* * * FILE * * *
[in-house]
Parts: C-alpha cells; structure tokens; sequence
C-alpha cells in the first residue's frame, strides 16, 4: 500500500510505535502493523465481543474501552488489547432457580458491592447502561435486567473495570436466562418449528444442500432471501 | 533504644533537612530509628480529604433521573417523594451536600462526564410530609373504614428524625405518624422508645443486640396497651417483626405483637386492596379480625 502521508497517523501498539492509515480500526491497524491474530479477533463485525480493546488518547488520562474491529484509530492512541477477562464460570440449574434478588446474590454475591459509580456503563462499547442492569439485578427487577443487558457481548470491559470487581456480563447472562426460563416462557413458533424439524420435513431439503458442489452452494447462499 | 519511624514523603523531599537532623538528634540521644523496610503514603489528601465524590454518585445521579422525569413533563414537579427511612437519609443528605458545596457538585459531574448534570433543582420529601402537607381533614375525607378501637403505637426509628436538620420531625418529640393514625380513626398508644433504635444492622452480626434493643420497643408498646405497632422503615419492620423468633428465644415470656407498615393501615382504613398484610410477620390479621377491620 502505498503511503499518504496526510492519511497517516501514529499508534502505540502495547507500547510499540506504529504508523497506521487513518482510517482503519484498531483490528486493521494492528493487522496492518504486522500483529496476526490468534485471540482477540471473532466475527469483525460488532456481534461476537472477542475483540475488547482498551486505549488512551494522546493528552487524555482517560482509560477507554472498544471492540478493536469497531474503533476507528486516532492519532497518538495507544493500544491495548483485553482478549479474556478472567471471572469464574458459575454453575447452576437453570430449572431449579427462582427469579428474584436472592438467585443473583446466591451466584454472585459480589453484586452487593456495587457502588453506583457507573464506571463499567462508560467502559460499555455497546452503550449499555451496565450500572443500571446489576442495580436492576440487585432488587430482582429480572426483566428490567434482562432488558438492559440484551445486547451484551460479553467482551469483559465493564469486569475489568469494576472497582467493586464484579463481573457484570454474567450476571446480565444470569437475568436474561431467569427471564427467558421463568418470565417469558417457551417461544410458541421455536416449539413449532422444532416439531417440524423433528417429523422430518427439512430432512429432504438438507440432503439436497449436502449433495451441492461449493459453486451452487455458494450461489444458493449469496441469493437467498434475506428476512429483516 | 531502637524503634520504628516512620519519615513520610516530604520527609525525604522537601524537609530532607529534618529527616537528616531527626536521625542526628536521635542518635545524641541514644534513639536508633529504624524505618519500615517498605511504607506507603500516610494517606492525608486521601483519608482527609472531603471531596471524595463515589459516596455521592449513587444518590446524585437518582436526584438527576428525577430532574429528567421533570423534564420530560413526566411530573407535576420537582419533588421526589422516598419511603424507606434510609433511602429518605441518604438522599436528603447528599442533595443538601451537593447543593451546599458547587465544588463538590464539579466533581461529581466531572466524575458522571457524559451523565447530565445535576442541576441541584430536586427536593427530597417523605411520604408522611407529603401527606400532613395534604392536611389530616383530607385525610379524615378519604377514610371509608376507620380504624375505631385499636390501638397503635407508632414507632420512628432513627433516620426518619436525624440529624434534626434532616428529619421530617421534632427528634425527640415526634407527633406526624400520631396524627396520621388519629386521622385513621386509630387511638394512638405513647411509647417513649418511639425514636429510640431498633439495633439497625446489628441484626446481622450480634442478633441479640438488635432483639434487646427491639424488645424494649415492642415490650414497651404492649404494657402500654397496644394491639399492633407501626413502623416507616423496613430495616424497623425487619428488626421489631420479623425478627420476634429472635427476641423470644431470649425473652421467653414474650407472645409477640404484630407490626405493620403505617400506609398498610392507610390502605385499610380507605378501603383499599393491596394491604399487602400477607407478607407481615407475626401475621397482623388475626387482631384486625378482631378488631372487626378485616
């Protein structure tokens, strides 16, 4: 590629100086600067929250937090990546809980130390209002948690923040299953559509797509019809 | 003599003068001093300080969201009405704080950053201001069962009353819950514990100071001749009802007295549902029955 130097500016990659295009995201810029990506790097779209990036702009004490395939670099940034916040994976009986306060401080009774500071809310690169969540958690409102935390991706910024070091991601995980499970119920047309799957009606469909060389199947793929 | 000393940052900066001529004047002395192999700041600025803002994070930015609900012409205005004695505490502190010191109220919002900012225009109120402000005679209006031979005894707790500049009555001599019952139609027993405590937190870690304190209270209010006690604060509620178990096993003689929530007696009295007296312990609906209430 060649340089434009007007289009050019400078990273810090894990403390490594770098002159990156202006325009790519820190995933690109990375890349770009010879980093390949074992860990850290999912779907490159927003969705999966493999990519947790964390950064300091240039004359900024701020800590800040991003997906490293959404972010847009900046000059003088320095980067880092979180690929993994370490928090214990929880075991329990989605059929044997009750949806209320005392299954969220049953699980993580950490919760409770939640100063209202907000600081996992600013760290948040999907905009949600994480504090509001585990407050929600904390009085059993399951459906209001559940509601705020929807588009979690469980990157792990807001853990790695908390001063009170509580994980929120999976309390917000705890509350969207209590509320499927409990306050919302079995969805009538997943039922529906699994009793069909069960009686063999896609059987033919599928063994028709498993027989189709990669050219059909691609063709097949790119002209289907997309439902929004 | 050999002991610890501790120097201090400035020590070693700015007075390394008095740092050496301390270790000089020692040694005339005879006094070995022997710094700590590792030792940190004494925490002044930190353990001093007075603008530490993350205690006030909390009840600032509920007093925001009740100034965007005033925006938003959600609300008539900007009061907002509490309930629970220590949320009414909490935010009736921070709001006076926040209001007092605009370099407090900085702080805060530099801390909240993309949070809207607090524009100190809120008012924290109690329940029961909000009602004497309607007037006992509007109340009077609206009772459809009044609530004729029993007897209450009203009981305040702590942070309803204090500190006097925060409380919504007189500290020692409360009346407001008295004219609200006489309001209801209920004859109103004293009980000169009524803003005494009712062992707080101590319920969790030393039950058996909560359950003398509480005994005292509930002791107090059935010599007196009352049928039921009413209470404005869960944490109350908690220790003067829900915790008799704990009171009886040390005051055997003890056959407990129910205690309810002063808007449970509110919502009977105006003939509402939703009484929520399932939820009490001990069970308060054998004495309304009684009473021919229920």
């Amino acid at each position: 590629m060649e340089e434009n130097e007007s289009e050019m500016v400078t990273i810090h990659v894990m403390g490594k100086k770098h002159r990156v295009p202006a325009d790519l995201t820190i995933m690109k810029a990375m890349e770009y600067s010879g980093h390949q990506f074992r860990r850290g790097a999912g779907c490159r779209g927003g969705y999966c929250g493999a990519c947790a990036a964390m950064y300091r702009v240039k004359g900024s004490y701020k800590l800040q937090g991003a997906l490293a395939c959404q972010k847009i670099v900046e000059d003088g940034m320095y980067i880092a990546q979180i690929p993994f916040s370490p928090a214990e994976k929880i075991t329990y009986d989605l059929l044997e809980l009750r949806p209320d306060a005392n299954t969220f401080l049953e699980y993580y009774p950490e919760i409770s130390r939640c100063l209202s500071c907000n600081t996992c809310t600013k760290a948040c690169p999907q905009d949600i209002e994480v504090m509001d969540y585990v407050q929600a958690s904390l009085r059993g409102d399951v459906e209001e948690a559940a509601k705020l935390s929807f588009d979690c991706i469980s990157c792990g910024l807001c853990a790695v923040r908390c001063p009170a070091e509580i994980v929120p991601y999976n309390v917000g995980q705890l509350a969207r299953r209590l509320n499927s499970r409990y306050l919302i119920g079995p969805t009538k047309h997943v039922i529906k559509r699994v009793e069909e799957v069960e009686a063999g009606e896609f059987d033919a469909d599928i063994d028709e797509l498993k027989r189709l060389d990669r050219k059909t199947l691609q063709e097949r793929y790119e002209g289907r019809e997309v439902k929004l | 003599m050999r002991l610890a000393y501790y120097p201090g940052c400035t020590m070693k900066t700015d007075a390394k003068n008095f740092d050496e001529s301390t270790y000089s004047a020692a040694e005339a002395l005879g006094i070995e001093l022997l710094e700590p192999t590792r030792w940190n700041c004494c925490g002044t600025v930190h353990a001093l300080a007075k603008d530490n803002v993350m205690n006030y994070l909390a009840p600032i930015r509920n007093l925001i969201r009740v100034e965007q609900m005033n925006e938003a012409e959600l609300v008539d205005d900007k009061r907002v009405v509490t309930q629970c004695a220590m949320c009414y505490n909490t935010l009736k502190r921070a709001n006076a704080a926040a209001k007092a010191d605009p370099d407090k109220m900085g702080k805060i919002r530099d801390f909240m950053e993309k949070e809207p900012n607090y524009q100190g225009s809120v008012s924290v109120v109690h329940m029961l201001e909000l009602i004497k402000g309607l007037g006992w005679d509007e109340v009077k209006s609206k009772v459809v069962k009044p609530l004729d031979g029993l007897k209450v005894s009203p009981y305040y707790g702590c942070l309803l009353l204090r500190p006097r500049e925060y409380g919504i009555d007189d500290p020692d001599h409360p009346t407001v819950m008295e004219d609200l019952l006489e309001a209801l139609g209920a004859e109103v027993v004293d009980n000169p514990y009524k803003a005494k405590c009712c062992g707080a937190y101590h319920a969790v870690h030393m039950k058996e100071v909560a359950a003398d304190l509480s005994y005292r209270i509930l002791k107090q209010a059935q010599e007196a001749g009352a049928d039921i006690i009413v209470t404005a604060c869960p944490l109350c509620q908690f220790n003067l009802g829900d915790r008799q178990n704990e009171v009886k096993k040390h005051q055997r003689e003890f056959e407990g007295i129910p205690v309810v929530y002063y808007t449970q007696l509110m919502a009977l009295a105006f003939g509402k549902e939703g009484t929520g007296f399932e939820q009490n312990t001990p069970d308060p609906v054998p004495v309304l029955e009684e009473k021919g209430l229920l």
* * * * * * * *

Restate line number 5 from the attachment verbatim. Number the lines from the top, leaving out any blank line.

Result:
């Amino acid at each position: 590629m060649e340089e434009n130097e007007s289009e050019m500016v400078t990273i810090h990659v894990m403390g490594k100086k770098h002159r990156v295009p202006a325009d790519l995201t820190i995933m690109k810029a990375m890349e770009y600067s010879g980093h390949q990506f074992r860990r850290g790097a999912g779907c490159r779209g927003g969705y999966c929250g493999a990519c947790a990036a964390m950064y300091r702009v240039k004359g900024s004490y701020k800590l800040q937090g991003a997906l490293a395939c959404q972010k847009i670099v900046e000059d003088g940034m320095y980067i880092a990546q979180i690929p993994f916040s370490p928090a214990e994976k929880i075991t329990y009986d989605l059929l044997e809980l009750r949806p209320d306060a005392n299954t969220f401080l049953e699980y993580y009774p950490e919760i409770s130390r939640c100063l209202s500071c907000n600081t996992c809310t600013k760290a948040c690169p999907q905009d949600i209002e994480v504090m509001d969540y585990v407050q929600a958690s904390l009085r059993g409102d399951v459906e209001e948690a559940a509601k705020l935390s929807f588009d979690c991706i469980s990157c792990g910024l807001c853990a790695v923040r908390c001063p009170a070091e509580i994980v929120p991601y999976n309390v917000g995980q705890l509350a969207r299953r209590l509320n499927s499970r409990y306050l919302i119920g079995p969805t009538k047309h997943v039922i529906k559509r699994v009793e069909e799957v069960e009686a063999g009606e896609f059987d033919a469909d599928i063994d028709e797509l498993k027989r189709l060389d990669r050219k059909t199947l691609q063709e097949r793929y790119e002209g289907r019809e997309v439902k929004l | 003599m050999r002991l610890a000393y501790y120097p201090g940052c400035t020590m070693k900066t700015d007075a390394k003068n008095f740092d050496e001529s301390t270790y000089s004047a020692a040694e005339a002395l005879g006094i070995e001093l022997l710094e700590p192999t590792r030792w940190n700041c004494c925490g002044t600025v930190h353990a001093l300080a007075k603008d530490n803002v993350m205690n006030y994070l909390a009840p600032i930015r509920n007093l925001i969201r009740v100034e965007q609900m005033n925006e938003a012409e959600l609300v008539d205005d900007k009061r907002v009405v509490t309930q629970c004695a220590m949320c009414y505490n909490t935010l009736k502190r921070a709001n006076a704080a926040a209001k007092a010191d605009p370099d407090k109220m900085g702080k805060i919002r530099d801390f909240m950053e993309k949070e809207p900012n607090y524009q100190g225009s809120v008012s924290v109120v109690h329940m029961l201001e909000l009602i004497k402000g309607l007037g006992w005679d509007e109340v009077k209006s609206k009772v459809v069962k009044p609530l004729d031979g029993l007897k209450v005894s009203p009981y305040y707790g702590c942070l309803l009353l204090r500190p006097r500049e925060y409380g919504i009555d007189d500290p020692d001599h409360p009346t407001v819950m008295e004219d609200l019952l006489e309001a209801l139609g209920a004859e109103v027993v004293d009980n000169p514990y009524k803003a005494k405590c009712c062992g707080a937190y101590h319920a969790v870690h030393m039950k058996e100071v909560a359950a003398d304190l509480s005994y005292r209270i509930l002791k107090q209010a059935q010599e007196a001749g009352a049928d039921i006690i009413v209470t404005a604060c869960p944490l109350c509620q908690f220790n003067l009802g829900d915790r008799q178990n704990e009171v009886k096993k040390h005051q055997r003689e003890f056959e407990g007295i129910p205690v309810v929530y002063y808007t449970q007696l509110m919502a009977l009295a105006f003939g509402k549902e939703g009484t929520g007296f399932e939820q009490n312990t001990p069970d308060p609906v054998p004495v309304l029955e009684e009473k021919g209430l229920l």